Finally, Figure 5 shows the anodic polarization curves of titanium in 0.9% NaCl solution at 25°C. The 0X, 1X and 4XH samples display a very similar anodic behavior with a high passivation potential range and a low current density of about 10-6A/cm2. Furthermore, the samples did not show an active-passive transition or a sharp and sudden rise in the current density that could be attributed to the nucleation and propagation of pits.

 

 

4 CONCLUSIONS

1. The strength difference between the 6-4 alloy and Grade 2 Ti is reduced from 574 MPa to 106 MPa, by four ECAP passes at 300oC, followed by CR.

2. In terms of strength increase, a 70% thickness reduction by CR is equivalent to four warm ECAP passes. However, the former method reduces ductility, or at best leaves it unchanged, whilst warm ECAP always increases that property.

3. Analysis of the stress - strain curves and tensile data showed that warm ECAP gives excellent combination of strength and ductility. The best performance in this sense is exhibited by sample 4XH+CR: strength was increased by 115% without any ductility loss with respect to the undeformed material.

4. TEM observation found very little evidence of twins, thus most of the deformation was dislocation - assisted.

5. The conventional anodic behavior of annealed Grade 2 Ti was not changed by SPD.

 

5 REFERENCES

[1] GEETHA, M., SINGH, A.K., ASOKAMANI, R., GOGIA, A.K., "Ti based biomaterials, the ultimate choice for orthopaedic implants - A review", Progress in Materials Science, v. 54, n. 3, pp. 397-425, 2009.         [ Links ]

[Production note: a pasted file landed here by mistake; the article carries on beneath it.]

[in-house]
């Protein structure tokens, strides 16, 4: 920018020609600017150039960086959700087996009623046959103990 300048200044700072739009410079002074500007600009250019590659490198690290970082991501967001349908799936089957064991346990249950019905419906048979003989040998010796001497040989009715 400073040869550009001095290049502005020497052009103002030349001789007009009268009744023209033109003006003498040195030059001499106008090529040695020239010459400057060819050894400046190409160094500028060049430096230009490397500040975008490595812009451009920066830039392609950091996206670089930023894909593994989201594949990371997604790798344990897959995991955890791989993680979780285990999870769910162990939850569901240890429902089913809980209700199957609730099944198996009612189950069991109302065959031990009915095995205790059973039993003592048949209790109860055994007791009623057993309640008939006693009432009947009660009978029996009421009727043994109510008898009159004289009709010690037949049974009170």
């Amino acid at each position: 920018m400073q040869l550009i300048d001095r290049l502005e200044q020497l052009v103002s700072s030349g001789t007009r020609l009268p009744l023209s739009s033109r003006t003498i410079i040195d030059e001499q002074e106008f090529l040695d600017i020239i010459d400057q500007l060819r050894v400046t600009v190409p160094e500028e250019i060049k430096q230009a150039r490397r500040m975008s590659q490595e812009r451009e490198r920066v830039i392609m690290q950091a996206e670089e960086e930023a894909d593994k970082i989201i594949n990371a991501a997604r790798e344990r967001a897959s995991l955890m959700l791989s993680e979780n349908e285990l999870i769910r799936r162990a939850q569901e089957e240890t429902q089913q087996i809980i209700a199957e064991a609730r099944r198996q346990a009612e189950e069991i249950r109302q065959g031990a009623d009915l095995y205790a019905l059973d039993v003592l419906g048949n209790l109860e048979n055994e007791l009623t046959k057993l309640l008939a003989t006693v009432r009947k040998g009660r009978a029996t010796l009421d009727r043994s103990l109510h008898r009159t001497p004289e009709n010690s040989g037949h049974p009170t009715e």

[2] PARK, J.W., KIM, Y-J., PARK, C.H., LEE, D-H., KO, Y.G., JANG, J-H., LEE, C.S., "Enhanced osteoblast response to an equal channel angular pressing-processed pure titanium substrate with microrough surface topography", Acta Biomaterialia, v. 5, pp. 3272 - 3280, 2009.         [ Links ]

[3] VALIEV, R.Z., STOLYAROV, V.V., RACK, H.J., LOWE, T.C., In: S. Shrivastava Ed., Medical Device Materials, ASM, Cleveland, OH, pp. 362, 2004.         [ Links ]

[4] STOLYAROV, V.V., ZHU, Y.T., ALEXANDROV, I.V., LOWE, T.C., VALIEV, R.Z., "Grain refinement and properties of pure Ti processed by warm ECAP and cold rolling", Materials Science and Engineering A, v. 343, pp. 43-50, 2003.         [ Links ]

[5] FAN, Z., JIANG, H., SUN, X., SONG, J., ZHANG, X., XIE, C., "Microstructures and mechanical deformation behaviors of ultrafine-grained commercial pure (grade 3) Ti processed by two-step severe plastic deformation", Materials Science and Engineering A, v. 527, n.1-2, pp. 45-51, December 2009.         [ Links ]

[6] ZHAO, X., FU, W., YANG, X., LANGDON, T.G., "Microstructure and properties of pure titanium processed by equal-channel angular pressing at room temperature", Scripta Materialia, v. 59, n. 5, pp. 542-545, September 2008.         [ Links ]

[7] HAYASHI, M., YOSHIMURA, H., ISHII, M., HARADA, H., Nippon Steel Technical Report No6, UDC669.295 -174:621.7.061.2, 1994.         [ Links ]

[8] WANG, Y.M., MA, E., "Strain hardening, strain rate sensitivity, and ductility of nanostructured metals", Materials Science and Engineering A, v. 375-377, pp. 46-52, July 2004.         [ Links ]

[9] CHEN, Y.J., LI, Y.J., WALMSLEY, J.C., DUMOULIN, S., SKARET, P.C., ROVEN, H.J., "Microstructure evolution of commercial pure titanium during equal channel angular pressing", Materials Science and Engineering A, v. 527, n. 3, pp. 789-796, January 2010.         [ Links ]

[10] MEYERS, M.A., BENSON, D.J., VÖHRINGER, O., KAD, B.K., XUE, Q., FU, H-H., "Constitutive description of dynamic deformation: physically-based mechanisms", Materials Science and Engineering A, v. 322, pp. 194-216, 2002.         [ Links ]

 

 

Data de envio: 28/03/2010
Data de aceite: 02/07/2010

 

 

Autor Responsável: A.A. Mendes Filho